"You should be continuing the story in your head when it's done," he says. "You should close that last page, but the characters keep on living. I love talking to young readers who have their own ideas about what happened to Bod after the story is over. ... Everything you need to know for the book is there in the last few pages. He has adventures."

Clarivel Ann Dinh from Ventura, Calif., was curious to know whether Bod would return to the graveyard when he died.

"I hope so," Gaiman answers. "It would be a good thing if he did. I think he'd really like that. ... The graveyard is his home and it's his childhood home, but I think he realizes that there comes a point — and everybody in the graveyard knows — there comes a point where you cannot keep a child in his or her childhood home anymore. You have to go out and have your adventures ... explore ... and discover life."

Next Month's Book Pick: In November, NPR's Backseat Book Club will read The Phantom Tollbooth, written by Norton Juster and illustrated by Jules Feiffer. The book was published in 1961 and five decades later, the story of the bored little boy named Milo who travels on a journey to the Lands Beyond still feels fresh. Read the book and join the conversation!


More Questions For Gaiman From NPR's Backseat Book Club

How did you come up with the ideas for the odd names for the characters in the story? — Michael Curtis, 11, York, Pa.

Truthfully, a lot of the best names in the book I actually got from headstones. Because of one of the things I tended to do while writing and researching The Graveyard Book is, I would go to graveyards, and just go and wander around there. I'd have tours of some of the great graveyards in the world — some in New Orleans, there's a wonderful one outside Glasgow, in Scotland. There's Highgate Cemetery in London, from which I stole the Egyptian walk that I put into the book. Every now and then, if I saw something on a headstone, a really good little epitaph or something, I would write it down. And I stole a lot of really good names, especially family names and first names, and then I'd sort of mix and match.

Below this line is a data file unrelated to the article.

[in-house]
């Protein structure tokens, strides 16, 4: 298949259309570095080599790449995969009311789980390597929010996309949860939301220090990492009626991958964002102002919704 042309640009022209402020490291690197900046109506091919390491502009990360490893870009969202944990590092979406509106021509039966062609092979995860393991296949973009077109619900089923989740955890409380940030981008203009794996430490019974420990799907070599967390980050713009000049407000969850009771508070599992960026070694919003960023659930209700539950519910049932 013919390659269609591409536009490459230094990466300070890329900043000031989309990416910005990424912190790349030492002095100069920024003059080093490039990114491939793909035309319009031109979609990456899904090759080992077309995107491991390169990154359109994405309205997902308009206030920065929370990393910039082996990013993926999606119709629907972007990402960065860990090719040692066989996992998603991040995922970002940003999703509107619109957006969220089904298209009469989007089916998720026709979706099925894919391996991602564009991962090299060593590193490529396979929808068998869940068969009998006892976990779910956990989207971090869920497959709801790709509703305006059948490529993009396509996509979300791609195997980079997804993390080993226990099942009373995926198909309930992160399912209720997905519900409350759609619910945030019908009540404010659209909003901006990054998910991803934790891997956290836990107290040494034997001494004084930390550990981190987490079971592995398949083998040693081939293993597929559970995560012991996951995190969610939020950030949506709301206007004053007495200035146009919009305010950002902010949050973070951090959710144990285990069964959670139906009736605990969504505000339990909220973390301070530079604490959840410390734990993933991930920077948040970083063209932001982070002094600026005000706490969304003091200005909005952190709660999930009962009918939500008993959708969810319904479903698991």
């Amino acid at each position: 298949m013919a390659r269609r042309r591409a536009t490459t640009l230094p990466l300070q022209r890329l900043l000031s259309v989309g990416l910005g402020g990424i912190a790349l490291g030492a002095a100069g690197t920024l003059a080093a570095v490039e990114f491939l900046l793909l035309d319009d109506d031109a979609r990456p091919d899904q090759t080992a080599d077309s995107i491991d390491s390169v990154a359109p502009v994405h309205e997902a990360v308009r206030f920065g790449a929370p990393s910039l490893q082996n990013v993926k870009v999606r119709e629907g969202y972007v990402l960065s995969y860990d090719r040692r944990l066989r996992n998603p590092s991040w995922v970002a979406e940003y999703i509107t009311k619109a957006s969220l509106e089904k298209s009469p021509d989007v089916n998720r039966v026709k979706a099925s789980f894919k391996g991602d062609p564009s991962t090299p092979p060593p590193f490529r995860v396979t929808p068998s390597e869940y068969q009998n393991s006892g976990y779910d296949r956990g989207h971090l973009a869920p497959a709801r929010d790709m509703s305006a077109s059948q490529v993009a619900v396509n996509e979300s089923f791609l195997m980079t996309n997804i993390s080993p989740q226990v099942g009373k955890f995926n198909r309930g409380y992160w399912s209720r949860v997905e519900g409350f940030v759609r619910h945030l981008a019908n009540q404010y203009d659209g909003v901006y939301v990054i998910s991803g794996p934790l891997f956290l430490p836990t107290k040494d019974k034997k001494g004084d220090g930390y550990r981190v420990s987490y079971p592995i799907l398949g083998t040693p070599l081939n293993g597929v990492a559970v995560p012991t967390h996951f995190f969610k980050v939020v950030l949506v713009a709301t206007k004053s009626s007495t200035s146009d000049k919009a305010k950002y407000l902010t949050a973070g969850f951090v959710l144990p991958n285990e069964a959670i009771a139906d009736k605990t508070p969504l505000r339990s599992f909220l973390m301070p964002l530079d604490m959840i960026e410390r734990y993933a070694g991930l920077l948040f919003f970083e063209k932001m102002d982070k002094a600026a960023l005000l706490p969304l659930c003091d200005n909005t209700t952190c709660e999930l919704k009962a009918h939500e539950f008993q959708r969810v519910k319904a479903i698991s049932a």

How did you manage to make such a morose topic so welcoming and light? I love to write stories that have a little bit of creepiness to them, but always manage to over-do it and turn it into a horror story. — Sarah Matthews, 14, Florence, Ala.

Gee, you definitely sound like you're a writer, Sarah ... The most important thing to concentrate on is telling the story. Make it interesting. In the case of The Graveyard Book, I loved turning ideas upside down, but I also loved being very, very honest with kids.

When I was a kid, I had to walk past a graveyard every day to get home from school — which was fine in the summer — but in the winter when we had to come home in the dark, it terrified me. I would've been 9, 10, 11 at this point. It never occurred to me that walking past this graveyard, there was absolutely nothing in it that was dead that could hurt me. The only thing that could ever have hurt me in that graveyard would've been something living. So I like the idea of putting that in my book. The idea of the graveyard as a welcoming place, it's a very natural place. You know, people have lived, people die.

How old is the Indigo man? — Lindsey Flemmons, 11, York, Pa.

Great question, Lindsey. I'd say the Indigo man is probably, he's definitely very, very much the oldest thing in the graveyard. Probably 10,000 to 12,000 years old. He was there before they were building Stonehenge. I like the idea that if you have the graveyard, you might have something that had been buried a long time ago — almost archaeological, and so he's the oldest thing in there.

It would be awesome if you could make a movie version of the book! We both really want a sequel! — Anna Jaffe, 11, Cleveland, who is reading along with her friend Sadie

The film rights to The Graveyard Book have been bought. Things are quietly chugging away in the background. When it comes to movies, I'm always very happy to wait to get it right ... I'm perfectly prepared to wait as long as it takes for a good Graveyard Book movie to come out.